Overcoming the structuralist/individualist dichotomy: Inequality beliefs from a new network and comparative perspective

Mr Arturo Bertero (University of Milan)
Mr Gonzalo Franetovic (University of Milan) - Presenting Author

Inequality beliefs refer to the different explanations that people give to the unequal distribution of resources within a society. Scholars are used to distinguish between individualist beliefs -when inequality is perceived as a result of individual attributes, like education and hard work- and structuralist beliefs -when it is associated to determinants beyond people’s control, like race or sex. However, this categorization is derived from factor analytic techniques, which were repeatedly found to underestimate the number of factors underlying data, especially when highly correlated. Hence, this paper seeks to answer the following research question: how are inequality beliefs structured across contemporary societies?

We intend to answer it by adopting a complex system perspective originated from network psychometrics, which conceptualize an attitude as a network in which nodes represent attitude elements that are connected by direct causal interactions. The following hypotheses will be tested:

H1: The inequality beliefs battery will show more than two dimensions in the majority of the ISSP countries.
H2: The items composing the individualist beliefs dimension will be more central in the attitude networks of countries characterized by high GINI.

To test our hypotheses, we will use the inequality beliefs battery (variables Q1a to Q1j) from the 2019 ISSP Module of Social Inequality and all 29 countries of the sample will be analyzed. The alleged two-dimensionality of the inequality beliefs battery will be investigated trough an innovative technique called Exploratory Graph Analysis (EGA).

Our preliminary results suggest that inequality beliefs are clustered in more than two components in all but three countries. EGA seems to indicate that besides the classical distinction between individualists and structuralists beliefs, a political dimension is present. Our contribution represents the first application of EGA to the inequality beliefs battery in a comparative perspective.

Should we care about pay ratios? Pros and cons in a comparative framework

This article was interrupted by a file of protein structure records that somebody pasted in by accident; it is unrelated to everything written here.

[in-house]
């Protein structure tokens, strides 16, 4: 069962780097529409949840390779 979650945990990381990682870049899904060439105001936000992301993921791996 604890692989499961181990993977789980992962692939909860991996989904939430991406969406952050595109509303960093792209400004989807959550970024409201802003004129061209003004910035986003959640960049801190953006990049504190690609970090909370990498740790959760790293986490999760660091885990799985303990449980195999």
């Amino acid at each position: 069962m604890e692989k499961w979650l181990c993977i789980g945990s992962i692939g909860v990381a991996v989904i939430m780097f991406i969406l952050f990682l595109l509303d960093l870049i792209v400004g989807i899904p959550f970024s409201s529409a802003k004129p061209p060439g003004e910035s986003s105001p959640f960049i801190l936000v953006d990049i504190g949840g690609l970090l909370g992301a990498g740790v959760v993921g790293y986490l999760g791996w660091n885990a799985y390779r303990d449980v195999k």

Professor Renzo Carriero (University of Turin) - Presenting Author

Questions on actual and ideal wages of various occupations are distinctive features of ISSP Social Inequality modules. They represent meaningful ways to quantify respondents’ perceived and tolerated wage inequality, by (ex-post) computing pay ratios. However, recent research (Pedersen & Mutz 2019; Heiserman & Simpson 2021) raised heavy criticism to pay ratios, highlighting that they suffer from anchoring bias, ratio bias, and low validity more generally. In this contribution I investigate whether it is possible to handle actual and ideal pay ratios in such a way that they provide meaningful and accurate measures of individuals’ attitudes toward wage inequality, especially in the case of comparative cross-country analysis. I tested several ways to adjust ideal pay ratios to actual (i.e. perceived) pay ratios, in single-country and pooled data analyses. I found that country comparisons may be tricky and very sensitive to adjustments, with differences in ideal pay ratios across countries not matching differences in word-based attitudes. Moreover, two standard predictors of attitudes toward income inequality like party voted and social class are more strongly associated with word-based attitudes rather than numerical indicators such as pay ratios. These results suggest that pay ratios are problematic measures of attitudes towards income inequalities in a comparative framework and perhaps should be replace by more standard word-based items. However, attitudes expressed by word-based items do not measure the extent of inequalities that respondents are willing to tolerate. Therefore, further research is needed to find out ways to fix problems with pay ratios.